Objective: Sparse recent data are available on the epidemiology of surgical site infections (SSIs) in community hospitals. Our objective was to provide updated epidemiology data on complex SSIs in community hospitals and to characterize trends of SSI prevalence rates over time.
Design: Retrospective cohort study.
Methods: SSI data were collected from patients undergoing 26 commonly performed surgical procedures at 32 community hospitals in the southeastern United States from 2013 to 2018. SSI prevalence rates were calculated for each year and were stratified by procedure and causative pathogen.
Results: Over the 6-year study period, 3,561 complex (deep incisional or organ-space) SSIs occurred following 669,467 total surgeries (prevalence rate, 0.53 infections per 100 procedures). The overall complex SSI prevalence rate did not change significantly during the study period: 0.58 of 100 procedures in 2013 versus 0.53 of 100 procedures in 2018 (prevalence rate ratio [PRR], 0.84; 95% CI, 0.66-1.08; P = .16). Methicillin-sensitive Staphylococcus aureus (MSSA) complex SSIs (n = 480, 13.5%) were more common than complex SSIs caused by methicillin-resistant S. aureus (MRSA; n = 363, 10.2%).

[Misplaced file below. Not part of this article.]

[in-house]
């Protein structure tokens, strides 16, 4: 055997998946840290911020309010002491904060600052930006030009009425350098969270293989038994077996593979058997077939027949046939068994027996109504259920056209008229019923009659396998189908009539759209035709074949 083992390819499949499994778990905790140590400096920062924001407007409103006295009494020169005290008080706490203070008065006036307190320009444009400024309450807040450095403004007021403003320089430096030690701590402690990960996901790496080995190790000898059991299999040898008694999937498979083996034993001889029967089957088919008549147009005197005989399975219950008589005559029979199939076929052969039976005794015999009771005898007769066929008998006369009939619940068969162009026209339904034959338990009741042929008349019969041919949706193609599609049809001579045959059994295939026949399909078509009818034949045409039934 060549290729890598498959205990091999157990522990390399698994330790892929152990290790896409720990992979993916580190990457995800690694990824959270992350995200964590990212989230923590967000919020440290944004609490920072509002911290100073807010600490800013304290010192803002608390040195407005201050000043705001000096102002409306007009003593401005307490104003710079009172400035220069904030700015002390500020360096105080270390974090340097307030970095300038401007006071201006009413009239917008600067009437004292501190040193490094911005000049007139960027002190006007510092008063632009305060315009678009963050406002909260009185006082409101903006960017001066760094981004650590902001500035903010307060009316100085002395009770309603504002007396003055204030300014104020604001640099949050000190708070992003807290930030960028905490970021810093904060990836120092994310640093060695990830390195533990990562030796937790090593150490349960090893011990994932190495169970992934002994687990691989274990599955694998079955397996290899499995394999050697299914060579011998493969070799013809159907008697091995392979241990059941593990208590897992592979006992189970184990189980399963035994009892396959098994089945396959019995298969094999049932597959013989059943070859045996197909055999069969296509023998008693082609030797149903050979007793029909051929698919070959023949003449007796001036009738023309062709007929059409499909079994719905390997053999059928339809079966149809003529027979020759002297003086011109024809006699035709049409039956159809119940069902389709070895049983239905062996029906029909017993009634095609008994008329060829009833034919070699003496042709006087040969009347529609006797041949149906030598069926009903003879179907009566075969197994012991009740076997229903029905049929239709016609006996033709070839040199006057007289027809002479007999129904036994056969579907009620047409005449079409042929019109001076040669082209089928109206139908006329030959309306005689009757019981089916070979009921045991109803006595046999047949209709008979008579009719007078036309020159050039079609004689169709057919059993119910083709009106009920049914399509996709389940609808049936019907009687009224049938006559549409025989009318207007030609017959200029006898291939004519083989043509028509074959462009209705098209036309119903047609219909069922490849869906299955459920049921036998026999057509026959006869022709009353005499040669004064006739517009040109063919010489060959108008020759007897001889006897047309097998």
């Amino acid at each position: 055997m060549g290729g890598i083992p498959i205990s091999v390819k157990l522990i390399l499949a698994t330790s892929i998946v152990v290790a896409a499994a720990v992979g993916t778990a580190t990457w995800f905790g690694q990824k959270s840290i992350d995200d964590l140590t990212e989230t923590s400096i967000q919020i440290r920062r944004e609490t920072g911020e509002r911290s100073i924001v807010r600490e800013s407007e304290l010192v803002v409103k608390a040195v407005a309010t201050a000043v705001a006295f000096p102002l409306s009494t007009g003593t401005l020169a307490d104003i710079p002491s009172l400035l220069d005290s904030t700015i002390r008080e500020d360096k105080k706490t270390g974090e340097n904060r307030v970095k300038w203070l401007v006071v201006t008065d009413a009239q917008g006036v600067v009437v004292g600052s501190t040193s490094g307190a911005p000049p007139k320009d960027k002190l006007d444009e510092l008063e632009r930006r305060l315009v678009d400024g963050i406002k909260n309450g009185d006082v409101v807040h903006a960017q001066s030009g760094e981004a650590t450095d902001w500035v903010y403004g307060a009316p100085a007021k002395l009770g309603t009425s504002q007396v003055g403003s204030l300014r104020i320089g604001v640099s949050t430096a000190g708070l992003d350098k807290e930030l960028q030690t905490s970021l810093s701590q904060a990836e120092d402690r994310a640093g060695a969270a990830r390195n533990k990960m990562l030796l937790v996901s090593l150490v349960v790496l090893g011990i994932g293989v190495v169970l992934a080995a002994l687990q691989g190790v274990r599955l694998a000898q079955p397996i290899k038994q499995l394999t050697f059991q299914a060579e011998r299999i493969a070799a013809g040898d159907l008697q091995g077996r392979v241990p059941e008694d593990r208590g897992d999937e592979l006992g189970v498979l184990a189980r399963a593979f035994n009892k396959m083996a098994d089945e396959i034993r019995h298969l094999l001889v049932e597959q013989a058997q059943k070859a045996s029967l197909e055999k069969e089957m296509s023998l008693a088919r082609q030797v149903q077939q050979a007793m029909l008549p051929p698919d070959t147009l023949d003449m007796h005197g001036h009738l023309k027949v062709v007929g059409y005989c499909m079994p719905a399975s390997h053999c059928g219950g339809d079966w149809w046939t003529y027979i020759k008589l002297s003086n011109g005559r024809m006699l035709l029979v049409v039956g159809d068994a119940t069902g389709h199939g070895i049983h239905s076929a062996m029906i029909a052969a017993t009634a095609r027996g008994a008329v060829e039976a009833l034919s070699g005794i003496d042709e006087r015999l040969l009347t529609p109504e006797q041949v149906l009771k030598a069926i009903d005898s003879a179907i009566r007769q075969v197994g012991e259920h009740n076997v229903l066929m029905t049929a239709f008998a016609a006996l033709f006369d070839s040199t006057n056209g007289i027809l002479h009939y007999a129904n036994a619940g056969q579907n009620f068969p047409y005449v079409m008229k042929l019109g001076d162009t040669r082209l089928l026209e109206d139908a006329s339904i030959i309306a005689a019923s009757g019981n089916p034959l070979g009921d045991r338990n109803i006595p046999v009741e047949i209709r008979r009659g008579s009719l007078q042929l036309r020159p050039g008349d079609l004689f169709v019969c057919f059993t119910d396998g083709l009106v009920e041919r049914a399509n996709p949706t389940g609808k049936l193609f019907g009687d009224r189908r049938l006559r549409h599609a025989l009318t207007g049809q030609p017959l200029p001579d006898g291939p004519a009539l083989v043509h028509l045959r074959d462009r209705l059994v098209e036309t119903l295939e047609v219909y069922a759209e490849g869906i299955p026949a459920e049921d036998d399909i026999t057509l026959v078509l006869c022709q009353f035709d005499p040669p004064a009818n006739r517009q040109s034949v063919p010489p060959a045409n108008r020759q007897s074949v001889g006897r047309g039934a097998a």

Conclusions: The complex SSI rate did not decrease in our cohort of community hospitals from 2013 to 2018, which is a change from prior comparisons. The reason for this stagnation is unclear. Additional research is needed to determine the proportion of or remaining SSIs that are preventable and what measures would be effective to further reduce SSI rates.